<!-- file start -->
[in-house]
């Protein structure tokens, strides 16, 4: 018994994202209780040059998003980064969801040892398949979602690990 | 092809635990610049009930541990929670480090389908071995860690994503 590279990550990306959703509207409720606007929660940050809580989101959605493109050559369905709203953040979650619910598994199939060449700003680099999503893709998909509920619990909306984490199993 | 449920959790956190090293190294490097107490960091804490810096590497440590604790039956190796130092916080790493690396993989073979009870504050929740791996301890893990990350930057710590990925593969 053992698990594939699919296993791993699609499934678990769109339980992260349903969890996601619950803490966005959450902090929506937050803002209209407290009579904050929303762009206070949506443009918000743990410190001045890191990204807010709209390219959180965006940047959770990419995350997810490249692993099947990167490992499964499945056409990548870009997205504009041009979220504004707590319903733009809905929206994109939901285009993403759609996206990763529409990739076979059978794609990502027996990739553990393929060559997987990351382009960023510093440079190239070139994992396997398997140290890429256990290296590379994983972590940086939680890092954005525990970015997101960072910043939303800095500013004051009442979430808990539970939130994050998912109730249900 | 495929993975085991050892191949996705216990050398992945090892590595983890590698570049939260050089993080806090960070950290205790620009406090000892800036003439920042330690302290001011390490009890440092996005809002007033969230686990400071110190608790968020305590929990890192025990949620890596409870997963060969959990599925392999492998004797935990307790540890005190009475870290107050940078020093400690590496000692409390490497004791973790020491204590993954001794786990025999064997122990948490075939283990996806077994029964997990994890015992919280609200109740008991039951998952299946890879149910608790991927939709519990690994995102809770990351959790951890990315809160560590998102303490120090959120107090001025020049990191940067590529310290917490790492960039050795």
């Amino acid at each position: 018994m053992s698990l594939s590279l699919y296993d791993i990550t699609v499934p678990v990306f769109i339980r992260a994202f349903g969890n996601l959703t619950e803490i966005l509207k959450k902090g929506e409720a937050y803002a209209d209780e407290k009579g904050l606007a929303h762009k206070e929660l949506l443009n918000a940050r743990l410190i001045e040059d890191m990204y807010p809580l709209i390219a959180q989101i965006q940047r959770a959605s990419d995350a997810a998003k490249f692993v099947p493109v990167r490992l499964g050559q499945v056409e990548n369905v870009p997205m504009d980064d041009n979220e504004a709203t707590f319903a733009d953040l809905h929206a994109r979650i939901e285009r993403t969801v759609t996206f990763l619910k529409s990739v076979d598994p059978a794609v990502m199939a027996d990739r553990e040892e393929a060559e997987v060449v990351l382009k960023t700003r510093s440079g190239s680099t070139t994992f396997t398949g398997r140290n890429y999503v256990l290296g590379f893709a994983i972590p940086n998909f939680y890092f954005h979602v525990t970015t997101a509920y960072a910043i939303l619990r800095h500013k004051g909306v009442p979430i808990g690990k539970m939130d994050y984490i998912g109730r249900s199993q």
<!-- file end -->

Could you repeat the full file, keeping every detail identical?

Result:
[in-house]
């Protein structure tokens, strides 16, 4: 018994994202209780040059998003980064969801040892398949979602690990 | 092809635990610049009930541990929670480090389908071995860690994503 590279990550990306959703509207409720606007929660940050809580989101959605493109050559369905709203953040979650619910598994199939060449700003680099999503893709998909509920619990909306984490199993 | 449920959790956190090293190294490097107490960091804490810096590497440590604790039956190796130092916080790493690396993989073979009870504050929740791996301890893990990350930057710590990925593969 053992698990594939699919296993791993699609499934678990769109339980992260349903969890996601619950803490966005959450902090929506937050803002209209407290009579904050929303762009206070949506443009918000743990410190001045890191990204807010709209390219959180965006940047959770990419995350997810490249692993099947990167490992499964499945056409990548870009997205504009041009979220504004707590319903733009809905929206994109939901285009993403759609996206990763529409990739076979059978794609990502027996990739553990393929060559997987990351382009960023510093440079190239070139994992396997398997140290890429256990290296590379994983972590940086939680890092954005525990970015997101960072910043939303800095500013004051009442979430808990539970939130994050998912109730249900 | 495929993975085991050892191949996705216990050398992945090892590595983890590698570049939260050089993080806090960070950290205790620009406090000892800036003439920042330690302290001011390490009890440092996005809002007033969230686990400071110190608790968020305590929990890192025990949620890596409870997963060969959990599925392999492998004797935990307790540890005190009475870290107050940078020093400690590496000692409390490497004791973790020491204590993954001794786990025999064997122990948490075939283990996806077994029964997990994890015992919280609200109740008991039951998952299946890879149910608790991927939709519990690994995102809770990351959790951890990315809160560590998102303490120090959120107090001025020049990191940067590529310290917490790492960039050795």
């Amino acid at each position: 018994m053992s698990l594939s590279l699919y296993d791993i990550t699609v499934p678990v990306f769109i339980r992260a994202f349903g969890n996601l959703t619950e803490i966005l509207k959450k902090g929506e409720a937050y803002a209209d209780e407290k009579g904050l606007a929303h762009k206070e929660l949506l443009n918000a940050r743990l410190i001045e040059d890191m990204y807010p809580l709209i390219a959180q989101i965006q940047r959770a959605s990419d995350a997810a998003k490249f692993v099947p493109v990167r490992l499964g050559q499945v056409e990548n369905v870009p997205m504009d980064d041009n979220e504004a709203t707590f319903a733009d953040l809905h929206a994109r979650i939901e285009r993403t969801v759609t996206f990763l619910k529409s990739v076979d598994p059978a794609v990502m199939a027996d990739r553990e040892e393929a060559e997987v060449v990351l382009k960023t700003r510093s440079g190239s680099t070139t994992f396997t398949g398997r140290n890429y999503v256990l290296g590379f893709a994983i972590p940086n998909f939680y890092f954005h979602v525990t970015t997101a509920y960072a910043i939303l619990r800095h500013k004051g909306v009442p979430i808990g690990k539970m939130d994050y984490i998912g109730r249900s199993q």